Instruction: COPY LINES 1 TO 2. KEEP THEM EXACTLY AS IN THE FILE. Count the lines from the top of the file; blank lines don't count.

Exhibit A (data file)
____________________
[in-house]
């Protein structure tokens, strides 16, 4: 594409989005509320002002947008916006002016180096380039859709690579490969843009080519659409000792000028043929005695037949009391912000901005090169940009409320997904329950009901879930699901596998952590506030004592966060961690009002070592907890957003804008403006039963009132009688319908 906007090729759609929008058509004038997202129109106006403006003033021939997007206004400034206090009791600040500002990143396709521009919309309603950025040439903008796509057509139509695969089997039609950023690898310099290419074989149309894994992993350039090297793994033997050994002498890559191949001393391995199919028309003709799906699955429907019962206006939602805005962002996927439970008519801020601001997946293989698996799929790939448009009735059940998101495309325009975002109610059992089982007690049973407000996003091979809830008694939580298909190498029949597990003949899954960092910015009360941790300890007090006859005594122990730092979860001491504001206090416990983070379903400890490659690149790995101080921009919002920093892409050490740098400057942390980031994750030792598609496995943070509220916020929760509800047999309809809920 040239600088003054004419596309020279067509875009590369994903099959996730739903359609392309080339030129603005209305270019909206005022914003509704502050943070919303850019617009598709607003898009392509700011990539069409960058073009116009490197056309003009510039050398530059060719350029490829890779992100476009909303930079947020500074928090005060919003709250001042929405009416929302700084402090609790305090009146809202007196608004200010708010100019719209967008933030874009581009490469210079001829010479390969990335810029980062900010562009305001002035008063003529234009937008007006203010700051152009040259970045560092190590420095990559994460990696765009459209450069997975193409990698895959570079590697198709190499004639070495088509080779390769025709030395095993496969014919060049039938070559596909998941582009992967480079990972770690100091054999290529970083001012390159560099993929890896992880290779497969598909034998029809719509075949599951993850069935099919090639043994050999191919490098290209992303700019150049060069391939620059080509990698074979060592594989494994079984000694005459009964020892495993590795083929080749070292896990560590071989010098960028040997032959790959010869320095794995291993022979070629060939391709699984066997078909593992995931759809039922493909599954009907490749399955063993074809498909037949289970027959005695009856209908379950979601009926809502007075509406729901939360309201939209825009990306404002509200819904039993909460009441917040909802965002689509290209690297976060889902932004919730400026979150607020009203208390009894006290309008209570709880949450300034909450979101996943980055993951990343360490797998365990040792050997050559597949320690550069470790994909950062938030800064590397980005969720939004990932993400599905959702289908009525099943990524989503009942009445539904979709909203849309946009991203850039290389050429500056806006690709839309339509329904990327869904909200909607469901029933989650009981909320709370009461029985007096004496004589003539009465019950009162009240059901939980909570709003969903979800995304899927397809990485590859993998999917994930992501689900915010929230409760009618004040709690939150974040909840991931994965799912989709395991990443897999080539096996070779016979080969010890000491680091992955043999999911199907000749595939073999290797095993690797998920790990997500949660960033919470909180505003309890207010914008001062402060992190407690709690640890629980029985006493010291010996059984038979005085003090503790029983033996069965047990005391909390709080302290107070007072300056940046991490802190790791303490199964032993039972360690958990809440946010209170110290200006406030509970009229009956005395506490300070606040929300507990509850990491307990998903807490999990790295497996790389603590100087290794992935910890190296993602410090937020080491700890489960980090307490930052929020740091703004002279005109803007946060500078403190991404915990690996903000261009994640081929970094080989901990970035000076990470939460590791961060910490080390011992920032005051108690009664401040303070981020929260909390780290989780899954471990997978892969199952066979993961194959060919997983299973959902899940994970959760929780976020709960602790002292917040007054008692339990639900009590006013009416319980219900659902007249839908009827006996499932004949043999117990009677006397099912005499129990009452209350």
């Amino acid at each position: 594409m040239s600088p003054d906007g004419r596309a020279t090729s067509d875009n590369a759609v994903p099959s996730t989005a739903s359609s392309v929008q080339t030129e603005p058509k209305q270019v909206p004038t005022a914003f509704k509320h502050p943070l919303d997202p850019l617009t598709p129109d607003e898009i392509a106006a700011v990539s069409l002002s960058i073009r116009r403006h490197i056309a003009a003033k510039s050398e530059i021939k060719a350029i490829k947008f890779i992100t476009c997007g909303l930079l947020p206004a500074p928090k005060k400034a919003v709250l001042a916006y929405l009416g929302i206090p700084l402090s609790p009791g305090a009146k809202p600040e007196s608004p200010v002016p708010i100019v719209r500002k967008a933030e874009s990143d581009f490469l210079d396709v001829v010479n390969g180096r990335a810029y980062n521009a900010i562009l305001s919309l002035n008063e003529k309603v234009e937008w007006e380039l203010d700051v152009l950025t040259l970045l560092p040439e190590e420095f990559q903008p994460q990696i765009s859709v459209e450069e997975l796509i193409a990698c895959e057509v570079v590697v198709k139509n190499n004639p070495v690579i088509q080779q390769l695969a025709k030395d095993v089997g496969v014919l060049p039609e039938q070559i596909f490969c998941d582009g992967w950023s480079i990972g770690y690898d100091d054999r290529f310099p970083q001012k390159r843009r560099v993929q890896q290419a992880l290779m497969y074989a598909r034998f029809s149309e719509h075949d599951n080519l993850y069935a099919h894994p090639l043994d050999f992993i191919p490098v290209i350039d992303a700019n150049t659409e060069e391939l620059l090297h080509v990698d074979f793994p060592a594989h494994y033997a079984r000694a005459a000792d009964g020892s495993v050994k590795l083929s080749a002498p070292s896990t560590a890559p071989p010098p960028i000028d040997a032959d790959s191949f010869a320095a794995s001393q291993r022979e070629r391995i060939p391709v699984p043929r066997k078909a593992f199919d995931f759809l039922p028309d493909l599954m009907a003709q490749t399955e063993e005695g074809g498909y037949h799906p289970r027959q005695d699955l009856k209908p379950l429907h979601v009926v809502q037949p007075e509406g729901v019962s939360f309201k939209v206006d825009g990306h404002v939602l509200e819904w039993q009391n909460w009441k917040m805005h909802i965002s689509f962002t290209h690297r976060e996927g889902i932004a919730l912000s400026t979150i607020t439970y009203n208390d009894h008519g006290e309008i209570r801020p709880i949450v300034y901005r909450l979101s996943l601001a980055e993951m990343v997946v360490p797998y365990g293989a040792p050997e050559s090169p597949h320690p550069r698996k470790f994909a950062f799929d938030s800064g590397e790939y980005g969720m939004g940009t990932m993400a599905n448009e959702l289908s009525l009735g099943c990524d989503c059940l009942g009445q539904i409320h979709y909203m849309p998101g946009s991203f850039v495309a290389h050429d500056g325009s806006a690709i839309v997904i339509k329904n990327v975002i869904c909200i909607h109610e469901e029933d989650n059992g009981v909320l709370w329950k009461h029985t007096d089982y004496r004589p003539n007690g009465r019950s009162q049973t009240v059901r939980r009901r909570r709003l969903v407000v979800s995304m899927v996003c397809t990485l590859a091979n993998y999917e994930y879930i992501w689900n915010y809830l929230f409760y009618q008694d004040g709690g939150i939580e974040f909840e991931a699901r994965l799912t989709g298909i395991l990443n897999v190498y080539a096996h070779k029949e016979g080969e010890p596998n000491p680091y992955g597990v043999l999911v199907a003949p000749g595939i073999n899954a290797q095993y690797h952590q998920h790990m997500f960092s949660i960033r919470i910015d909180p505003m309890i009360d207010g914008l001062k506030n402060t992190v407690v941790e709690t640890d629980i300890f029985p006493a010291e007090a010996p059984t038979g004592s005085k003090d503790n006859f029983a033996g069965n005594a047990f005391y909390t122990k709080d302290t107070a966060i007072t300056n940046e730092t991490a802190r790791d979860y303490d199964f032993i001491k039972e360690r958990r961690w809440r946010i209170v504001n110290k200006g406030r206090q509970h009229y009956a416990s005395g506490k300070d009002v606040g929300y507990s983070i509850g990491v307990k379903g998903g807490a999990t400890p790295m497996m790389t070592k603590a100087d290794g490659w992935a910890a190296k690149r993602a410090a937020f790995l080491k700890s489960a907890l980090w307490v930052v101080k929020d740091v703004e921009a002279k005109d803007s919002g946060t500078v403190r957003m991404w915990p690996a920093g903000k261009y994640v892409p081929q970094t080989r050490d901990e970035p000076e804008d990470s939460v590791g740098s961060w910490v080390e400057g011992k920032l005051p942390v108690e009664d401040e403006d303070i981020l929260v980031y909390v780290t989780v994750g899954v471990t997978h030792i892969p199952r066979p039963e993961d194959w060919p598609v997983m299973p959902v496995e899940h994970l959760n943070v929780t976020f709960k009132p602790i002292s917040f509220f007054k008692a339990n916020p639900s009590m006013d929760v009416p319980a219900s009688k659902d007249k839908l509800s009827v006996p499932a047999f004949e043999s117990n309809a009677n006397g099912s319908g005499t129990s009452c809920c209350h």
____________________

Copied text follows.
[in-house]
């Protein structure tokens, strides 16, 4: 594409989005509320002002947008916006002016180096380039859709690579490969843009080519659409000792000028043929005695037949009391912000901005090169940009409320997904329950009901879930699901596998952590506030004592966060961690009002070592907890957003804008403006039963009132009688319908 906007090729759609929008058509004038997202129109106006403006003033021939997007206004400034206090009791600040500002990143396709521009919309309603950025040439903008796509057509139509695969089997039609950023690898310099290419074989149309894994992993350039090297793994033997050994002498890559191949001393391995199919028309003709799906699955429907019962206006939602805005962002996927439970008519801020601001997946293989698996799929790939448009009735059940998101495309325009975002109610059992089982007690049973407000996003091979809830008694939580298909190498029949597990003949899954960092910015009360941790300890007090006859005594122990730092979860001491504001206090416990983070379903400890490659690149790995101080921009919002920093892409050490740098400057942390980031994750030792598609496995943070509220916020929760509800047999309809809920 040239600088003054004419596309020279067509875009590369994903099959996730739903359609392309080339030129603005209305270019909206005022914003509704502050943070919303850019617009598709607003898009392509700011990539069409960058073009116009490197056309003009510039050398530059060719350029490829890779992100476009909303930079947020500074928090005060919003709250001042929405009416929302700084402090609790305090009146809202007196608004200010708010100019719209967008933030874009581009490469210079001829010479390969990335810029980062900010562009305001002035008063003529234009937008007006203010700051152009040259970045560092190590420095990559994460990696765009459209450069997975193409990698895959570079590697198709190499004639070495088509080779390769025709030395095993496969014919060049039938070559596909998941582009992967480079990972770690100091054999290529970083001012390159560099993929890896992880290779497969598909034998029809719509075949599951993850069935099919090639043994050999191919490098290209992303700019150049060069391939620059080509990698074979060592594989494994079984000694005459009964020892495993590795083929080749070292896990560590071989010098960028040997032959790959010869320095794995291993022979070629060939391709699984066997078909593992995931759809039922493909599954009907490749399955063993074809498909037949289970027959005695009856209908379950979601009926809502007075509406729901939360309201939209825009990306404002509200819904039993909460009441917040909802965002689509290209690297976060889902932004919730400026979150607020009203208390009894006290309008209570709880949450300034909450979101996943980055993951990343360490797998365990040792050997050559597949320690550069470790994909950062938030800064590397980005969720939004990932993400599905959702289908009525099943990524989503009942009445539904979709909203849309946009991203850039290389050429500056806006690709839309339509329904990327869904909200909607469901029933989650009981909320709370009461029985007096004496004589003539009465019950009162009240059901939980909570709003969903979800995304899927397809990485590859993998999917994930992501689900915010929230409760009618004040709690939150974040909840991931994965799912989709395991990443897999080539096996070779016979080969010890000491680091992955043999999911199907000749595939073999290797095993690797998920790990997500949660960033919470909180505003309890207010914008001062402060992190407690709690640890629980029985006493010291010996059984038979005085003090503790029983033996069965047990005391909390709080302290107070007072300056940046991490802190790791303490199964032993039972360690958990809440946010209170110290200006406030509970009229009956005395506490300070606040929300507990509850990491307990998903807490999990790295497996790389603590100087290794992935910890190296993602410090937020080491700890489960980090307490930052929020740091703004002279005109803007946060500078403190991404915990690996903000261009994640081929970094080989901990970035000076990470939460590791961060910490080390011992920032005051108690009664401040303070981020929260909390780290989780899954471990997978892969199952066979993961194959060919997983299973959902899940994970959760929780976020709960602790002292917040007054008692339990639900009590006013009416319980219900659902007249839908009827006996499932004949043999117990009677006397099912005499129990009452209350």